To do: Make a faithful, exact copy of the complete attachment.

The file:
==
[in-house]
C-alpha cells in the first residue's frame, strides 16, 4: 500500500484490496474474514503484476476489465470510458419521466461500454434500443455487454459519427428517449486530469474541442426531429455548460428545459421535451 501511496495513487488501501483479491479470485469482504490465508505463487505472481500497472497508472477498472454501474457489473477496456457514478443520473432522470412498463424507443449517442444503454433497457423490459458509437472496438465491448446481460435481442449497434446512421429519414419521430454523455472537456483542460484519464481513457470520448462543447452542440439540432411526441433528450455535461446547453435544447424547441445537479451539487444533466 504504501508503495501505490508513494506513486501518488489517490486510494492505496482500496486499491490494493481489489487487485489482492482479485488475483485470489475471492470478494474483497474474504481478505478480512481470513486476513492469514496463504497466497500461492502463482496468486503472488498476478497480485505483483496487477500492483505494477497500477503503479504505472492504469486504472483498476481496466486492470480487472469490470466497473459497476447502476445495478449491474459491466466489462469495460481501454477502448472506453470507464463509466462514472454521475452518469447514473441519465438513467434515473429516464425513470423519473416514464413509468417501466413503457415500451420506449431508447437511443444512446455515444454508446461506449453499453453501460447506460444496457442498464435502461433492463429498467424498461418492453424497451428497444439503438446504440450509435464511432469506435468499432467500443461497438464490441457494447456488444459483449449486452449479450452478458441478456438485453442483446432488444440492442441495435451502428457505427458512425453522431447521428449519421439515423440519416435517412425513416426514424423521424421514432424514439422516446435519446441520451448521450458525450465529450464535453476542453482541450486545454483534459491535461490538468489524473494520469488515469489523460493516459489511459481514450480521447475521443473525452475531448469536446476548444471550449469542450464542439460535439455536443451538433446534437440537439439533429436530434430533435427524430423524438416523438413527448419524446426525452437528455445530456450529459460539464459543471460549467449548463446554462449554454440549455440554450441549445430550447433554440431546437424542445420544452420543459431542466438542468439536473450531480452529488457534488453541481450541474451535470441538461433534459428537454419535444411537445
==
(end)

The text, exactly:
[in-house]
C-alpha cells in the first residue's frame, strides 16, 4: 500500500484490496474474514503484476476489465470510458419521466461500454434500443455487454459519427428517449486530469474541442426531429455548460428545459421535451 501511496495513487488501501483479491479470485469482504490465508505463487505472481500497472497508472477498472454501474457489473477496456457514478443520473432522470412498463424507443449517442444503454433497457423490459458509437472496438465491448446481460435481442449497434446512421429519414419521430454523455472537456483542460484519464481513457470520448462543447452542440439540432411526441433528450455535461446547453435544447424547441445537479451539487444533466 504504501508503495501505490508513494506513486501518488489517490486510494492505496482500496486499491490494493481489489487487485489482492482479485488475483485470489475471492470478494474483497474474504481478505478480512481470513486476513492469514496463504497466497500461492502463482496468486503472488498476478497480485505483483496487477500492483505494477497500477503503479504505472492504469486504472483498476481496466486492470480487472469490470466497473459497476447502476445495478449491474459491466466489462469495460481501454477502448472506453470507464463509466462514472454521475452518469447514473441519465438513467434515473429516464425513470423519473416514464413509468417501466413503457415500451420506449431508447437511443444512446455515444454508446461506449453499453453501460447506460444496457442498464435502461433492463429498467424498461418492453424497451428497444439503438446504440450509435464511432469506435468499432467500443461497438464490441457494447456488444459483449449486452449479450452478458441478456438485453442483446432488444440492442441495435451502428457505427458512425453522431447521428449519421439515423440519416435517412425513416426514424423521424421514432424514439422516446435519446441520451448521450458525450465529450464535453476542453482541450486545454483534459491535461490538468489524473494520469488515469489523460493516459489511459481514450480521447475521443473525452475531448469536446476548444471550449469542450464542439460535439455536443451538433446534437440537439439533429436530434430533435427524430423524438416523438413527448419524446426525452437528455445530456450529459460539464459543471460549467449548463446554462449554454440549455440554450441549445430550447433554440431546437424542445420544452420543459431542466438542468439536473450531480452529488457534488453541481450541474451535470441538461433534459428537454419535444411537445